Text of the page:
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Why won't there be a fourth stimulus check?

The slim chance for another has passed as the economy has defiantly rebounded, despite high levels of covid-19 that continue to ravage the US.

Update:
Joe Biden walks past solar panels while touring the Plymouth Area Renewable Energy Initiative in Plymouth, New Hampshire.
Brian SnyderReuters

While previous waves of the virus, have been associated with a discussion of another round of stimulus checks, a fourth one will not be coming. This comes as many households feel with the effects of historic inflation and the vast majority of economic programs to support households have expired.

There has been no noise out of the Biden administration on the matter for some time as the president's hopes are pinned upon passing his Build Back Better legislation. That was supposed to include lots of support for families affected by covid-19, but is no closer to being passed than when it was first mooted in March 2021.

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No political will from those that matter

The largest reason why there will be no fourth check is that politicians at the top don't want it to happen. President Biden is bogged down with his numerous policy failures and the high inflation rate, the highest in years. Were another stimulus check to be passed, it is likely this value would increase even higher.

Another result of this apathy has been the ending of most of the other pandemic-era financial support packages. The last Child Tax Credit payment was sent on 15 December, and since Congress has not passed the Build Back Better bill, there are to be no more monthly payments. Anyone who is laid off will have no federal pandemic unemployment programs to rely on or eviction moratoriums to protect them from losing their homes. The only help that has been extended is the student loan moratorium through 1 May, although moratoriums are not useful when $40,000 of debt needs to be repaid.

In response to this scant benefit landscape, Oregon Senator Ron Wyden said he is worried about “many vulnerable Americans" especially those "with young children [...] falling between the cracks.” He also noted that “January looks like a tough month with respect to omicron.”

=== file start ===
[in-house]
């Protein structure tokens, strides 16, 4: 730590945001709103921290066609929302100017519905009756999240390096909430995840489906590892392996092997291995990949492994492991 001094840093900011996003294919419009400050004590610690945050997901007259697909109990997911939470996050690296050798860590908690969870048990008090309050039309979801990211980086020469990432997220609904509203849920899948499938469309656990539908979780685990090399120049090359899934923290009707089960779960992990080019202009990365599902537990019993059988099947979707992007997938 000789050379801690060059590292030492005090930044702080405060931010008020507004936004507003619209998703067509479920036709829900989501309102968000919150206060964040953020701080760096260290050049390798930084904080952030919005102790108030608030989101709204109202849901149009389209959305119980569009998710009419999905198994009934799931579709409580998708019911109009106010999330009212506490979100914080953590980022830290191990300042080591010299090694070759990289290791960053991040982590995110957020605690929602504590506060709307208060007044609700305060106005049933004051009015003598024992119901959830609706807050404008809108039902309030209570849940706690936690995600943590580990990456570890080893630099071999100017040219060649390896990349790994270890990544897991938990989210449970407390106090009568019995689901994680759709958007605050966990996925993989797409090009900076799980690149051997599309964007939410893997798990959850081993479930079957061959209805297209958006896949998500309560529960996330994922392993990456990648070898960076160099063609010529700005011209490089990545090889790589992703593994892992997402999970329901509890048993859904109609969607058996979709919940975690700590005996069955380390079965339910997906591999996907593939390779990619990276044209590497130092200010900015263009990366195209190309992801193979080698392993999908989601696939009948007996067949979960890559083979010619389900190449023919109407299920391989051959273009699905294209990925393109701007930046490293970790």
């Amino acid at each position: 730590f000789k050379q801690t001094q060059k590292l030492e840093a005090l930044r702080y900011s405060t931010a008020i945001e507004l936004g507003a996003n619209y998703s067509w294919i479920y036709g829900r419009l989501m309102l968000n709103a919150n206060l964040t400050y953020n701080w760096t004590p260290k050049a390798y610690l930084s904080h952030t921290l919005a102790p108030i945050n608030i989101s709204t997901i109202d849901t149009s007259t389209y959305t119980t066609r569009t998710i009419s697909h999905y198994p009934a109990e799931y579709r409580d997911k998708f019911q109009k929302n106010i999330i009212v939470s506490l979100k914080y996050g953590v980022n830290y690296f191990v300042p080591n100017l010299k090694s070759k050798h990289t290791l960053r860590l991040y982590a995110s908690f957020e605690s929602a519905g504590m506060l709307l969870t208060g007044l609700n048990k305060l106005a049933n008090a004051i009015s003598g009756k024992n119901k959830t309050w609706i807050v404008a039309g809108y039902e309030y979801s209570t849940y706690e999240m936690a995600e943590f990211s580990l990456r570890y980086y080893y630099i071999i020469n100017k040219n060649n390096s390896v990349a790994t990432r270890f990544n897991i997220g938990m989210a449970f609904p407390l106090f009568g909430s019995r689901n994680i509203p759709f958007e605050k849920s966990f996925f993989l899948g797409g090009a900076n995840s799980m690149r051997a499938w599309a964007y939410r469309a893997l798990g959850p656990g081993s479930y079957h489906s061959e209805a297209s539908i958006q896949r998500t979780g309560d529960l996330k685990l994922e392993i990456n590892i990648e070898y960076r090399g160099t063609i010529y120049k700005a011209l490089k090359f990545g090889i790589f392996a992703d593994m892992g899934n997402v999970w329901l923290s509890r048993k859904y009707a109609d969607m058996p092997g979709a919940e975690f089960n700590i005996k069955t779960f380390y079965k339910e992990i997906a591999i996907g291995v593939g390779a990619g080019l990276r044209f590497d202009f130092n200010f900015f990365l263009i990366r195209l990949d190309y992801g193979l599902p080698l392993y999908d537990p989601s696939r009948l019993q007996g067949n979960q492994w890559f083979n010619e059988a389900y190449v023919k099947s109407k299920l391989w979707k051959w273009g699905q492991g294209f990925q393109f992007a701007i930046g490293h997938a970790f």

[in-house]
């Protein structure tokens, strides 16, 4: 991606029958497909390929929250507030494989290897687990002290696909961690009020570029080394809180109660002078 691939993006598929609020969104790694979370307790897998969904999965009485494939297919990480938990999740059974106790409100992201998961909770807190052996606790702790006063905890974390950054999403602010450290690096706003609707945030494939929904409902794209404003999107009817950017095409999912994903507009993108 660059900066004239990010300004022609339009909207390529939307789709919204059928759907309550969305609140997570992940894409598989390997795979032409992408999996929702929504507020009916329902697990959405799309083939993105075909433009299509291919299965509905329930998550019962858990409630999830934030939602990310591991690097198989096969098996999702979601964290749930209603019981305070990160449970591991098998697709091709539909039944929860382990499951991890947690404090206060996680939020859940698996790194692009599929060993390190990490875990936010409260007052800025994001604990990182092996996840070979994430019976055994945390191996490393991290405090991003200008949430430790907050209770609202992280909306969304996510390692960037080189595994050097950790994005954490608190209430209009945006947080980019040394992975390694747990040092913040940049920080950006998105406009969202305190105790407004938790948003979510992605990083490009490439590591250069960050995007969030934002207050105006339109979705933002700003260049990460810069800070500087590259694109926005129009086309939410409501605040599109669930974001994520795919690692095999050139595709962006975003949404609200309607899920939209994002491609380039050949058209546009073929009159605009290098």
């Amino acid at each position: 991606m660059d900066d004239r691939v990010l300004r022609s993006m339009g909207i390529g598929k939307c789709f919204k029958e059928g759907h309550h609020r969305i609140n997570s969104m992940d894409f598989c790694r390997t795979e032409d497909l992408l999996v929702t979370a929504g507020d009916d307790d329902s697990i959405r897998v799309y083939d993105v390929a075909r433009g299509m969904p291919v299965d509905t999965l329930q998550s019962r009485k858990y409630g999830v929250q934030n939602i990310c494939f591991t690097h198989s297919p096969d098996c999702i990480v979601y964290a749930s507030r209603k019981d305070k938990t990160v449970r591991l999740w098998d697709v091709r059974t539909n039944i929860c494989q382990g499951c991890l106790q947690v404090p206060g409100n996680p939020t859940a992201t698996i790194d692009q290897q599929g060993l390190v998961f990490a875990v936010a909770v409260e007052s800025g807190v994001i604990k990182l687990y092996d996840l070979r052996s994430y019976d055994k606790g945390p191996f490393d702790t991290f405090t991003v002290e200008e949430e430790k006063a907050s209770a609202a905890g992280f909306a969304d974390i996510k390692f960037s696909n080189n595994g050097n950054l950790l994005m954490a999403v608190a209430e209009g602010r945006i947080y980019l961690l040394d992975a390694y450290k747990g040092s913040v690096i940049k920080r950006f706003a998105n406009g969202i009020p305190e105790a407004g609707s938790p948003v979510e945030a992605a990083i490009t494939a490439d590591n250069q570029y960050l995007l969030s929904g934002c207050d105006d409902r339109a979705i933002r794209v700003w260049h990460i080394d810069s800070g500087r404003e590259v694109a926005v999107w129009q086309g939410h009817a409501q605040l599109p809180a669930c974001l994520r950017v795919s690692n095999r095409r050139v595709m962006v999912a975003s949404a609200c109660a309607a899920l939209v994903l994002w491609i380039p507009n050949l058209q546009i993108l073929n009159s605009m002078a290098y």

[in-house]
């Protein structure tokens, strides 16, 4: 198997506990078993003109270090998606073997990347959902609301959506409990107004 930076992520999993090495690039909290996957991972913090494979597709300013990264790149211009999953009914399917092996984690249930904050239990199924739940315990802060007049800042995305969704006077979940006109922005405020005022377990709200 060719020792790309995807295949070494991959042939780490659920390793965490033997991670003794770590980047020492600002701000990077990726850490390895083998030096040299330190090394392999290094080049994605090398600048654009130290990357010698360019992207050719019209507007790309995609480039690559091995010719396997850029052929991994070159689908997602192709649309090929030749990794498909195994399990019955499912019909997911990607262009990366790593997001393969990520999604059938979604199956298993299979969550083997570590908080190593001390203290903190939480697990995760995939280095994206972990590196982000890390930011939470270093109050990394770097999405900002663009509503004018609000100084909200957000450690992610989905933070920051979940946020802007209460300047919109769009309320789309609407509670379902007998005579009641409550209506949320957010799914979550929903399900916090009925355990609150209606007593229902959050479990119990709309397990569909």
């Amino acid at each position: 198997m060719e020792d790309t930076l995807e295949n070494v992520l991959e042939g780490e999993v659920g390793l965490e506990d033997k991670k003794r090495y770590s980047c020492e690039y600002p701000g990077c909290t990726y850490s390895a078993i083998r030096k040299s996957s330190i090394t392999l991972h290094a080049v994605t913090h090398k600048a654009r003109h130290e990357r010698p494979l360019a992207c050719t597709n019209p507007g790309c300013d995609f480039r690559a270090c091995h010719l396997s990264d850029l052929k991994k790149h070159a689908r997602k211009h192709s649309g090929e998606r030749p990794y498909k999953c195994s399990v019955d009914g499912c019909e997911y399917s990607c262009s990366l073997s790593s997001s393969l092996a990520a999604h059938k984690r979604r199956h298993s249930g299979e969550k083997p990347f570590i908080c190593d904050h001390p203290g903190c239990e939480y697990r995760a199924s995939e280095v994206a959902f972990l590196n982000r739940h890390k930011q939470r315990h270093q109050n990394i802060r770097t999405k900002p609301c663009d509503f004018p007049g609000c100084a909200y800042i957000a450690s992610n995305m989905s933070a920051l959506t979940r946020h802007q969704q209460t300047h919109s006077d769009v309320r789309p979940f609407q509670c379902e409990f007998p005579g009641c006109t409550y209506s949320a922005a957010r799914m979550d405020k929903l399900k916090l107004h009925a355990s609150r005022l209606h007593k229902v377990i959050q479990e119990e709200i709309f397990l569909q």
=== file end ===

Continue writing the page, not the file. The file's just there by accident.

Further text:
Other members of the Progressive Caucus have continued to push for Build Back Better to have a wider social safety net. This would extend the Child Tax Credit, make childcare more affordable, and increase access to healthcare. But the inability for the administration to get the bill through both Democrat-controlled chambers means there is nothing in sight.

It all bodes rather poorly for Biden's hopes in the midterms come November.

Changes to the covid-19 situation

Another major change since the sending of the third stimulus check is the reason they were sent in the first place; covid-19. Lockdowns, restrictions and business closures necessitated government support, so people could keep earning without anyone really being able to go to work. Now, as 2022 is soon to enter its second month, there are much fewer restrictions preventing people from working.

That is not to say the US has beaten the virus, and far from it. Despite declining cases, deaths are still rising, with numbers not seen since the brutal winter of 2021. January 27 saw over 3,000 deaths for the first time in a year.

But this has done little to convince the administration to send out funding. Their argument would be, "if people are working and the economy is back on track, why do we need to send out checks of thousands of dollars?"

So there won't be another. Despite the raw covid-19 numbers looking bad, vaccines and built-up immunity have put Americans in a safe enough state to work, which is what it boils down to, really. With important elections coming up, the administration needs to find a way to sort one of voters' greatest fears, inflation, and more stimulus checks are not a route to fix that.

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